Collaborating Authors

Are e-cigarettes really a menace?

BBC News

E-cigarettes, devices that give you a nicotine-hit by heating up a liquid which you then inhale, have become all the rage. But is the concern about them justified, asks Michael Mosley. A few years ago they were a rarity, but now there are nearly three million e-cigarettes out there. Many people think that they are as bad for you as normal cigarettes. I've recently spent a couple of months making a documentary about e-cigarettes, trying to find out truth behind the headlines.

The FDA Says Its Plan to Cut Nicotine in Cigarettes Could Extend American Lives by 134 Million Years

Mother Jones

Cigarettes are responsible for nearly all tobacco-related diseases and deaths, and one key factor is the highly addictive nature of nicotine in tobacco. Last week, the Food and Drug Administration released a proposal for a rule that would limit nicotine levels so that cigarettes and other tobacco products are "minimally addictive or non-addictive." But what would this really mean in terms of public health? Back in July, Food and Drug Administration Commissioner Dr. Scott Gottlieb announced he wanted to place nicotine at the center of the agency's efforts to regulate tobacco. Each year, smoking cigarettes is the primary cause of 163,700 cancer deaths, 160,600 deaths from cardiovascular and metabolic diseases, and 113,100 deaths from pulmonary diseases for adults over 35 years of age.

New Year's Resolution To Kick The Butt? E-Cigarettes Might Be The Answer

International Business Times

E-cigarettes have revolutionized the smoking industry in the recent past. More people taking up "vaping" has caused an increase in the number of first time users who do not want to use tobacco cigarettes, which have been known to cause cancer.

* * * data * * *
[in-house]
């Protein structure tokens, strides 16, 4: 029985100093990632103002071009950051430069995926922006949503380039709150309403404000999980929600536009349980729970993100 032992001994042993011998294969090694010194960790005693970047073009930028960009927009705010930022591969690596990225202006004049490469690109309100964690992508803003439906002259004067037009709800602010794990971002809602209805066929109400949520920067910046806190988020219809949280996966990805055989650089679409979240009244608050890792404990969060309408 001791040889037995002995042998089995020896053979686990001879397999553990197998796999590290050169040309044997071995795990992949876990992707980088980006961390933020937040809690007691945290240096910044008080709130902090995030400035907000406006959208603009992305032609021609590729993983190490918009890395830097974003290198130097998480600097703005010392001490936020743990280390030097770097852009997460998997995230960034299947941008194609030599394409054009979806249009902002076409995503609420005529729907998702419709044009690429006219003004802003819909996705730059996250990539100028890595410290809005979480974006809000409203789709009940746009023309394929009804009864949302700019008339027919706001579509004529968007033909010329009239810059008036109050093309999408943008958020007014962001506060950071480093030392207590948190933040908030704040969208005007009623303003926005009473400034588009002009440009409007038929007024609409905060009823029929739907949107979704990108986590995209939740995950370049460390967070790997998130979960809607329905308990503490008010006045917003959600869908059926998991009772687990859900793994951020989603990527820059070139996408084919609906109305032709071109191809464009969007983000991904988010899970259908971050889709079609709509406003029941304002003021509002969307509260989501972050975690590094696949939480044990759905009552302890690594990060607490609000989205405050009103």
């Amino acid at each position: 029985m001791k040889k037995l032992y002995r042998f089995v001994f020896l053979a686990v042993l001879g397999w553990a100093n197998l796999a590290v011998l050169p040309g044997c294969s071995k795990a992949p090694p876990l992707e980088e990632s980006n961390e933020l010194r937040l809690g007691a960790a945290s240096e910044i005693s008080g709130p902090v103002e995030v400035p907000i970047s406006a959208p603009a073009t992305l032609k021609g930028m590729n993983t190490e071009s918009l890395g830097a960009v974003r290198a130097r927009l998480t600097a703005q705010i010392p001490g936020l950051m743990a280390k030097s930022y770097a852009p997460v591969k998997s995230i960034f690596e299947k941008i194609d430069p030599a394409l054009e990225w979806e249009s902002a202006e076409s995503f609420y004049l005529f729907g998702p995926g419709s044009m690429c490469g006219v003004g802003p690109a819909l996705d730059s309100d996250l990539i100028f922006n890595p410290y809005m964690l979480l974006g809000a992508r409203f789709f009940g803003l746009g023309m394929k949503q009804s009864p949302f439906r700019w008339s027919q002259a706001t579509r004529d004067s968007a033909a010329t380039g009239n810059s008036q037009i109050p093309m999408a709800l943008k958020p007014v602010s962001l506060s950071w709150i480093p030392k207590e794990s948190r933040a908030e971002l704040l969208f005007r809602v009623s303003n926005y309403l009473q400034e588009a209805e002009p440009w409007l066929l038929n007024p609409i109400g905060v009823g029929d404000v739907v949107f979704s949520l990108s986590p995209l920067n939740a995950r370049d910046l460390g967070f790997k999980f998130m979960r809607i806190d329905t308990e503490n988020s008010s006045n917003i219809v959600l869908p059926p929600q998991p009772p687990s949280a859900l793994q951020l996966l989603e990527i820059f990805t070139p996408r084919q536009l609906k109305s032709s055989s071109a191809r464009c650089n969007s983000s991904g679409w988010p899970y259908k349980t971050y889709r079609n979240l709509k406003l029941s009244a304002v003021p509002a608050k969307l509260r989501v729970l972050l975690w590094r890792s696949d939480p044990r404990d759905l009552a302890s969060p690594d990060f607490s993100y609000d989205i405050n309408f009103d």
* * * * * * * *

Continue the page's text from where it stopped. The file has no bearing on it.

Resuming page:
Facebook cracks down on alcohol, tobacco, and vaping: Firm will restrict related posts to 18 users

Daily Mail - Science & tech

Facebook is making steps to clean up its image for underage users, according to a report detailing the company's plans to restrict the sale of tobacco and alcohol on both of its social networks. According to CNN, both Facebook and Instagram plan to prohibit the sale or transfer of tobacco and e-cigarettes on its platform, in addition to placing an 18-years-or-older age restriction on any content related to the sale of tobacco. The policy, which is set to go into effect today, will also apply to posts promoting alcohol. Facebook will be reaching out to the administrators of groups designed to sell tobacco and alcohol to alert them of the change. CNN reports that Facebook will be overseeing the implementation of its new rules through'a combination of technology, human review and reports from our community to find and remove any content that violates these policies,' according to a spokesperson.

Surgeon General sounds alarm over teen use of e-cigarettes

The Japan Times

WASHINGTON – The U.S. surgeon general is calling e-cigarettes an emerging public health threat to the nation's youth. In a report released Thursday, Surgeon General Vivek Murthy acknowledged a need for more research into the health effects of "vaping," but said e-cigarettes aren't harmless and too many teens are using them. "My concern is e-cigarettes have the potential to create a whole new generation of kids who are addicted to nicotine," Murthy told The Associated Press. "If that leads to the use of other tobacco-related products, then we are going to be moving backward instead of forward." Battery-powered e-cigarettes turn liquid nicotine into an inhalable vapor without the harmful tar generated by regular cigarettes.